The opinion of the court was delivered by: Kimba M. Wood, U.S.D.J.
Plaintiffs bring this action against Defendants pursuant to Title VII, 42 U.S.C. §§ 2000e, et seq. ("Title VII"), the Age Discrimination in Employment Act, 29 U.S.C. § 621, et seq. (the "ADEA"), and the New York State and City Human Rights Laws, alleging that their selection for layoff as part of a May 2003 reduction in force was the result of age, sex, and/or race discrimination. Two Plaintiffs allege in addition that they suffered retaliation for engaging in a protected activity or opposing discrimination. Defendants have moved for summary judgment. For the reasons stated below, Defendants' motion is granted.
Unless otherwise noted, the following facts are undisputed and are derived from the parties' Local Civil Rule 56.1 statements,*fn1 affidavits, and other submissions.*fn2 All inferences have been drawn in favor of Plaintiffs.
The New York City Department of Investigation ("DOI") is a government agency that investigates and refers for prosecution New York City employees and contractors who may have engaged in corrupt or fraudulent activities or unethical conduct. Compl. ¶ 25. In 2002 and 2003, New York City's Office of Management and Budget ("OMB") ordered DOI and other city agencies to reduce their budgets a number of times to allay the city's financial crisis. Defs.' Rule 56.1 Stmt. in Supp. of Motion for Summ. J. ¶¶ 23, 26, 35, 37 [hereinafter "Defs.' 56.1 Stmt."]. DOI met each of OMB's budget reduction reductions without laying off personnel until February 2003. Defs.' 56.1 Stmt. ¶ 29.*fn3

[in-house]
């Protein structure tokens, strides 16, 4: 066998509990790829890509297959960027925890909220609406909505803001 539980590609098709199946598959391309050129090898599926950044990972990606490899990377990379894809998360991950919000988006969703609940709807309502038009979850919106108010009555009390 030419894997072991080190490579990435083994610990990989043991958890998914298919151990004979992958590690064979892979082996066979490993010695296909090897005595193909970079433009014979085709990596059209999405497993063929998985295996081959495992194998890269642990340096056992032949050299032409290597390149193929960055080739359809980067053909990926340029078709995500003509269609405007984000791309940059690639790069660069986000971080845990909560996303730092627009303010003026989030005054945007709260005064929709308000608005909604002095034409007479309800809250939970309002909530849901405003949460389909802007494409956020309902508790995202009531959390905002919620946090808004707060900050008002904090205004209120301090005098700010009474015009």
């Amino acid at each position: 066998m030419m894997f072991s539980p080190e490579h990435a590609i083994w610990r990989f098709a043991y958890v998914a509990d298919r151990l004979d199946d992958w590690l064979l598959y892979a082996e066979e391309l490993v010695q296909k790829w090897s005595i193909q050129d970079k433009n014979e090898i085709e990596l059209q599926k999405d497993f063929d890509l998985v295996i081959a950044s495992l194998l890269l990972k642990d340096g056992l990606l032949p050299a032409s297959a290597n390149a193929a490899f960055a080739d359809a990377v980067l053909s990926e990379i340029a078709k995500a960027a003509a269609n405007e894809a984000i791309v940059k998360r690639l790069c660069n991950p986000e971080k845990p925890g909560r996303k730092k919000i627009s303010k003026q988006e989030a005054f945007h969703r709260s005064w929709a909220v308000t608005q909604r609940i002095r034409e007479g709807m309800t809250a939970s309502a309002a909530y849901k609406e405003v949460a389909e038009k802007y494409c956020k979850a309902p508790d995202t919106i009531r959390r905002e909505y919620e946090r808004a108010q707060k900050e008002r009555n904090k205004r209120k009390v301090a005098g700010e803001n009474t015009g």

In early 2003, OMB ordered DOI to reduce its budget by $1.7 million (the "Reduction Target"). Defs.' 56.1 Stmt. ¶¶ 35, 37. In late February 2003, DOI concluded that it had no choice but to lay off personnel.*fn4 Defs.' 56.1 Stmt. ¶¶ 38-39.
In deciding whom to lay off, members of DOI's Executive Staff reviewed performance evaluations for all agency personnel. Defs.' 56.1 Stmt. ¶ 42. Each member of the Executive Staff overseeing units of DOI made recommendations about how to consolidate the agency's operations and about which employees to lay off. Defs.' 56.1 Stmt. ¶ 44. DOI contends that job performance and productivity were the primary factors in deciding whom to lay off. E.g., Defs.' 56.1 Stmt. ¶¶ 41, 44. Plaintiffs dispute this contention, arguing that DOI's reasons were discriminatory and, in the case of two Plaintiffs, retaliatory.
Plaintiffs are seven former DOI employees who were laid off in May 2003, in connection with DOI's efforts to meet the Reduction Target. Gregory Crawford ("Crawford") is an African American male who worked as a Special Investigator with DOI's Procurement, Real Property, Parks and Finance Unit (the "PRPF Unit"). At the time of his layoff, Crawford was 55. Defs.' 56.1 Stmt. ¶ 2. He alleges that DOI chose him for layoff because of his age, race, and sex.
Lloyd Ledlum ("Ledlum") is an African American male. At the time of his layoff, Ledlum was 53 and was an Investigative Auditor/Confidential Investigator in DOI's PRPF Unit. Defs.'